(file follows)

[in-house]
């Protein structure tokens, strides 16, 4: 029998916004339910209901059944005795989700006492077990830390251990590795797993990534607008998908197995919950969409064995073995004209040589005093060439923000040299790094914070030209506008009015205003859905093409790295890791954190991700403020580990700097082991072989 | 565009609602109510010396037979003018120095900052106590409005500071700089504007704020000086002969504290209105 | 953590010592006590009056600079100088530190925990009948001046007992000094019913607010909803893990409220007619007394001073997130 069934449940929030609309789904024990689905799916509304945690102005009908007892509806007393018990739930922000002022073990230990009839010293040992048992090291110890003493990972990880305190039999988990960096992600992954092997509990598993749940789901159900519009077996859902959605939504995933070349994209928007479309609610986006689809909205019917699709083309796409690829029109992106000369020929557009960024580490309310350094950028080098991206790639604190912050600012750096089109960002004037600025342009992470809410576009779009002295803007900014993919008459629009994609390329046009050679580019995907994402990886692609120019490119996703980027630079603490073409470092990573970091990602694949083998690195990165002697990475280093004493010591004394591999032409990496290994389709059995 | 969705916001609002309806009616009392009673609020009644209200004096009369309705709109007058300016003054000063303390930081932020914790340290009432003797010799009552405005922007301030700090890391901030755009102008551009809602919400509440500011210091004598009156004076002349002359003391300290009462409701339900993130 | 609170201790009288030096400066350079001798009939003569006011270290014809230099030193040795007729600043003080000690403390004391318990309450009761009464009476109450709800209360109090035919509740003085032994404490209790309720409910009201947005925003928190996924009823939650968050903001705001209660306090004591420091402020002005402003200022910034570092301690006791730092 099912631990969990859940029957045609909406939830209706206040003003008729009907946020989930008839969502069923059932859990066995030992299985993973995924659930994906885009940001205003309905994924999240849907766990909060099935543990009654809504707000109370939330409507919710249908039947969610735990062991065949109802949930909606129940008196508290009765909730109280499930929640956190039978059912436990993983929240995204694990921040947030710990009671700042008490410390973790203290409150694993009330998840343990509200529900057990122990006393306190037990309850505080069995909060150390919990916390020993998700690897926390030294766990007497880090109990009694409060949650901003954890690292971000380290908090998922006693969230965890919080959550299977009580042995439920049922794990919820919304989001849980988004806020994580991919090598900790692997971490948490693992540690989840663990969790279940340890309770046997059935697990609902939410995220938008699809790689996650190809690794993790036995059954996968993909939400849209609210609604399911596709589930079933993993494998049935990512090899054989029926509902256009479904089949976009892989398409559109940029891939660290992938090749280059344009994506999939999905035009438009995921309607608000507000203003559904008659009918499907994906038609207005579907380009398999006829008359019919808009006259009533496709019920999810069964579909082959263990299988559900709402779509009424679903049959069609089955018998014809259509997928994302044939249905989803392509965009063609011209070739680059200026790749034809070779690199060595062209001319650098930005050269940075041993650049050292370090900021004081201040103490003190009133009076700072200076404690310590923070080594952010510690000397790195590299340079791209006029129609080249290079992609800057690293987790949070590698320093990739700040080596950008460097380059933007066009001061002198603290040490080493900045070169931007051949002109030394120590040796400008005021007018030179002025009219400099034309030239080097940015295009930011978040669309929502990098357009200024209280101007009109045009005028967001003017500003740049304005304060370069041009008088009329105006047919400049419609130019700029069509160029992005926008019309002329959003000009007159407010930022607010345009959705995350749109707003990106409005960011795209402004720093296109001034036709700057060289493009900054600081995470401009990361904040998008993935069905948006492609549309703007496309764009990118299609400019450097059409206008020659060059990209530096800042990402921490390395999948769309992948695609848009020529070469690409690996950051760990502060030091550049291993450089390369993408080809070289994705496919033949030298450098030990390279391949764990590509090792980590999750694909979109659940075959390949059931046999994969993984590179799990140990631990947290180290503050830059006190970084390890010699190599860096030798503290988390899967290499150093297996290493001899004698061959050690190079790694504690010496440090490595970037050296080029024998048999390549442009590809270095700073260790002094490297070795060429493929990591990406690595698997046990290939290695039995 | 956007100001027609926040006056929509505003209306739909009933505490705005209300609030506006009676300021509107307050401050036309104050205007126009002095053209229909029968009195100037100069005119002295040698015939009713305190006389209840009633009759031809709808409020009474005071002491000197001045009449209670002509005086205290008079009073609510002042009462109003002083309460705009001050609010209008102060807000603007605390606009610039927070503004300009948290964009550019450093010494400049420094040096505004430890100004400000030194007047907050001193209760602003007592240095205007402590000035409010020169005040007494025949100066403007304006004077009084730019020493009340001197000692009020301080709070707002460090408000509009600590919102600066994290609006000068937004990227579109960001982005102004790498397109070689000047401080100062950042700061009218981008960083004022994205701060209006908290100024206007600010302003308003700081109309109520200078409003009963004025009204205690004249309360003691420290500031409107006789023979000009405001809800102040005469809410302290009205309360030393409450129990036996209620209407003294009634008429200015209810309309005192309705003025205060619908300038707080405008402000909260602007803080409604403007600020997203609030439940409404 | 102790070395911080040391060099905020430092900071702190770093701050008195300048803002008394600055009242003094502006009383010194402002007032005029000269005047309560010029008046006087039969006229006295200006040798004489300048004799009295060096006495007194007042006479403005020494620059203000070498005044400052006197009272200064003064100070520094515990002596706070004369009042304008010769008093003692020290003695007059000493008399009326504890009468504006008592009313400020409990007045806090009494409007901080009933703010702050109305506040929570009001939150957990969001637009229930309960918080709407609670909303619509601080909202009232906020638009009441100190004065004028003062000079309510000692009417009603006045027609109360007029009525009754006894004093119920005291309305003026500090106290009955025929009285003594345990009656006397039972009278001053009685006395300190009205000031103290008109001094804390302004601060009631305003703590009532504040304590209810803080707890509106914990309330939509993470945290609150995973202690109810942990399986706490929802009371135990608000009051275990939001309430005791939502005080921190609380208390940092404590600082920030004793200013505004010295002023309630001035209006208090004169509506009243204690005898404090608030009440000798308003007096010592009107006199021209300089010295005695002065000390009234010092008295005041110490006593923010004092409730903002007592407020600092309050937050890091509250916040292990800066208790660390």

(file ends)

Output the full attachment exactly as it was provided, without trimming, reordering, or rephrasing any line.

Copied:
[in-house]
């Protein structure tokens, strides 16, 4: 029998916004339910209901059944005795989700006492077990830390251990590795797993990534607008998908197995919950969409064995073995004209040589005093060439923000040299790094914070030209506008009015205003859905093409790295890791954190991700403020580990700097082991072989 | 565009609602109510010396037979003018120095900052106590409005500071700089504007704020000086002969504290209105 | 953590010592006590009056600079100088530190925990009948001046007992000094019913607010909803893990409220007619007394001073997130 069934449940929030609309789904024990689905799916509304945690102005009908007892509806007393018990739930922000002022073990230990009839010293040992048992090291110890003493990972990880305190039999988990960096992600992954092997509990598993749940789901159900519009077996859902959605939504995933070349994209928007479309609610986006689809909205019917699709083309796409690829029109992106000369020929557009960024580490309310350094950028080098991206790639604190912050600012750096089109960002004037600025342009992470809410576009779009002295803007900014993919008459629009994609390329046009050679580019995907994402990886692609120019490119996703980027630079603490073409470092990573970091990602694949083998690195990165002697990475280093004493010591004394591999032409990496290994389709059995 | 969705916001609002309806009616009392009673609020009644209200004096009369309705709109007058300016003054000063303390930081932020914790340290009432003797010799009552405005922007301030700090890391901030755009102008551009809602919400509440500011210091004598009156004076002349002359003391300290009462409701339900993130 | 609170201790009288030096400066350079001798009939003569006011270290014809230099030193040795007729600043003080000690403390004391318990309450009761009464009476109450709800209360109090035919509740003085032994404490209790309720409910009201947005925003928190996924009823939650968050903001705001209660306090004591420091402020002005402003200022910034570092301690006791730092 099912631990969990859940029957045609909406939830209706206040003003008729009907946020989930008839969502069923059932859990066995030992299985993973995924659930994906885009940001205003309905994924999240849907766990909060099935543990009654809504707000109370939330409507919710249908039947969610735990062991065949109802949930909606129940008196508290009765909730109280499930929640956190039978059912436990993983929240995204694990921040947030710990009671700042008490410390973790203290409150694993009330998840343990509200529900057990122990006393306190037990309850505080069995909060150390919990916390020993998700690897926390030294766990007497880090109990009694409060949650901003954890690292971000380290908090998922006693969230965890919080959550299977009580042995439920049922794990919820919304989001849980988004806020994580991919090598900790692997971490948490693992540690989840663990969790279940340890309770046997059935697990609902939410995220938008699809790689996650190809690794993790036995059954996968993909939400849209609210609604399911596709589930079933993993494998049935990512090899054989029926509902256009479904089949976009892989398409559109940029891939660290992938090749280059344009994506999939999905035009438009995921309607608000507000203003559904008659009918499907994906038609207005579907380009398999006829008359019919808009006259009533496709019920999810069964579909082959263990299988559900709402779509009424679903049959069609089955018998014809259509997928994302044939249905989803392509965009063609011209070739680059200026790749034809070779690199060595062209001319650098930005050269940075041993650049050292370090900021004081201040103490003190009133009076700072200076404690310590923070080594952010510690000397790195590299340079791209006029129609080249290079992609800057690293987790949070590698320093990739700040080596950008460097380059933007066009001061002198603290040490080493900045070169931007051949002109030394120590040796400008005021007018030179002025009219400099034309030239080097940015295009930011978040669309929502990098357009200024209280101007009109045009005028967001003017500003740049304005304060370069041009008088009329105006047919400049419609130019700029069509160029992005926008019309002329959003000009007159407010930022607010345009959705995350749109707003990106409005960011795209402004720093296109001034036709700057060289493009900054600081995470401009990361904040998008993935069905948006492609549309703007496309764009990118299609400019450097059409206008020659060059990209530096800042990402921490390395999948769309992948695609848009020529070469690409690996950051760990502060030091550049291993450089390369993408080809070289994705496919033949030298450098030990390279391949764990590509090792980590999750694909979109659940075959390949059931046999994969993984590179799990140990631990947290180290503050830059006190970084390890010699190599860096030798503290988390899967290499150093297996290493001899004698061959050690190079790694504690010496440090490595970037050296080029024998048999390549442009590809270095700073260790002094490297070795060429493929990591990406690595698997046990290939290695039995 | 956007100001027609926040006056929509505003209306739909009933505490705005209300609030506006009676300021509107307050401050036309104050205007126009002095053209229909029968009195100037100069005119002295040698015939009713305190006389209840009633009759031809709808409020009474005071002491000197001045009449209670002509005086205290008079009073609510002042009462109003002083309460705009001050609010209008102060807000603007605390606009610039927070503004300009948290964009550019450093010494400049420094040096505004430890100004400000030194007047907050001193209760602003007592240095205007402590000035409010020169005040007494025949100066403007304006004077009084730019020493009340001197000692009020301080709070707002460090408000509009600590919102600066994290609006000068937004990227579109960001982005102004790498397109070689000047401080100062950042700061009218981008960083004022994205701060209006908290100024206007600010302003308003700081109309109520200078409003009963004025009204205690004249309360003691420290500031409107006789023979000009405001809800102040005469809410302290009205309360030393409450129990036996209620209407003294009634008429200015209810309309005192309705003025205060619908300038707080405008402000909260602007803080409604403007600020997203609030439940409404 | 102790070395911080040391060099905020430092900071702190770093701050008195300048803002008394600055009242003094502006009383010194402002007032005029000269005047309560010029008046006087039969006229006295200006040798004489300048004799009295060096006495007194007042006479403005020494620059203000070498005044400052006197009272200064003064100070520094515990002596706070004369009042304008010769008093003692020290003695007059000493008399009326504890009468504006008592009313400020409990007045806090009494409007901080009933703010702050109305506040929570009001939150957990969001637009229930309960918080709407609670909303619509601080909202009232906020638009009441100190004065004028003062000079309510000692009417009603006045027609109360007029009525009754006894004093119920005291309305003026500090106290009955025929009285003594345990009656006397039972009278001053009685006395300190009205000031103290008109001094804390302004601060009631305003703590009532504040304590209810803080707890509106914990309330939509993470945290609150995973202690109810942990399986706490929802009371135990608000009051275990939001309430005791939502005080921190609380208390940092404590600082920030004793200013505004010295002023309630001035209006208090004169509506009243204690005898404090608030009440000798308003007096010592009107006199021209300089010295005695002065000390009234010092008295005041110490006593923010004092409730903002007592407020600092309050937050890091509250916040292990800066208790660390």